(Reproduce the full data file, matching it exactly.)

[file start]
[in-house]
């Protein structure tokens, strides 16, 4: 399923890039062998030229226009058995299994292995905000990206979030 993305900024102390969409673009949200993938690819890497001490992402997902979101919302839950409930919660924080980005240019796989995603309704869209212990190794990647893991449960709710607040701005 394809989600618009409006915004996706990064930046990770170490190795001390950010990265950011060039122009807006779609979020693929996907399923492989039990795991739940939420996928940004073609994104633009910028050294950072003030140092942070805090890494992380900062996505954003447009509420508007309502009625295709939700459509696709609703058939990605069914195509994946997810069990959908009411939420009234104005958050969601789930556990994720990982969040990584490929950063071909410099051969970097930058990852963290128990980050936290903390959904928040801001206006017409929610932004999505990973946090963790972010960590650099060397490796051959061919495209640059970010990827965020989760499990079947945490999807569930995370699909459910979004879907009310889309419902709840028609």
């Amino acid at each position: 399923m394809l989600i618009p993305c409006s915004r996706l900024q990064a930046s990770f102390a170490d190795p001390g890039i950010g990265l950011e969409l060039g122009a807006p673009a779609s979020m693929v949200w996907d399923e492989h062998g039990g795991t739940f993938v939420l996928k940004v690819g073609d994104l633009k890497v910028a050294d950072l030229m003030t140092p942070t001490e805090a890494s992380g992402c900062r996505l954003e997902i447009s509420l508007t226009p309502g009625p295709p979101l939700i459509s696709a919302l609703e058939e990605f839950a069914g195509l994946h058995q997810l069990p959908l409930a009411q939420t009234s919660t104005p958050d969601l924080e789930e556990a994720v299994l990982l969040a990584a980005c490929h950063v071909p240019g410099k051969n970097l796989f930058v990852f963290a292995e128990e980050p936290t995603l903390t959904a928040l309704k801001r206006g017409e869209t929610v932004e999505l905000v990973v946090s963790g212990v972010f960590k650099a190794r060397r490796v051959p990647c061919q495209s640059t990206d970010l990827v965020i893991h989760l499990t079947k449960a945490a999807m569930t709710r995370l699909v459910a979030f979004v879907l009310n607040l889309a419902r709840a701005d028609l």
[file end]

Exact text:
[in-house]
């Protein structure tokens, strides 16, 4: 399923890039062998030229226009058995299994292995905000990206979030 993305900024102390969409673009949200993938690819890497001490992402997902979101919302839950409930919660924080980005240019796989995603309704869209212990190794990647893991449960709710607040701005 394809989600618009409006915004996706990064930046990770170490190795001390950010990265950011060039122009807006779609979020693929996907399923492989039990795991739940939420996928940004073609994104633009910028050294950072003030140092942070805090890494992380900062996505954003447009509420508007309502009625295709939700459509696709609703058939990605069914195509994946997810069990959908009411939420009234104005958050969601789930556990994720990982969040990584490929950063071909410099051969970097930058990852963290128990980050936290903390959904928040801001206006017409929610932004999505990973946090963790972010960590650099060397490796051959061919495209640059970010990827965020989760499990079947945490999807569930995370699909459910979004879907009310889309419902709840028609």
């Amino acid at each position: 399923m394809l989600i618009p993305c409006s915004r996706l900024q990064a930046s990770f102390a170490d190795p001390g890039i950010g990265l950011e969409l060039g122009a807006p673009a779609s979020m693929v949200w996907d399923e492989h062998g039990g795991t739940f993938v939420l996928k940004v690819g073609d994104l633009k890497v910028a050294d950072l030229m003030t140092p942070t001490e805090a890494s992380g992402c900062r996505l954003e997902i447009s509420l508007t226009p309502g009625p295709p979101l939700i459509s696709a919302l609703e058939e990605f839950a069914g195509l994946h058995q997810l069990p959908l409930a009411q939420t009234s919660t104005p958050d969601l924080e789930e556990a994720v299994l990982l969040a990584a980005c490929h950063v071909p240019g410099k051969n970097l796989f930058v990852f963290a292995e128990e980050p936290t995603l903390t959904a928040l309704k801001r206006g017409e869209t929610v932004e999505l905000v990973v946090s963790g212990v972010f960590k650099a190794r060397r490796v051959p990647c061919q495209s640059t990206d970010l990827v965020i893991h989760l499990t079947k449960a945490a999807m569930t709710r995370l699909v459910a979030f979004v879907l009310n607040l889309a419902r709840a701005d028609l």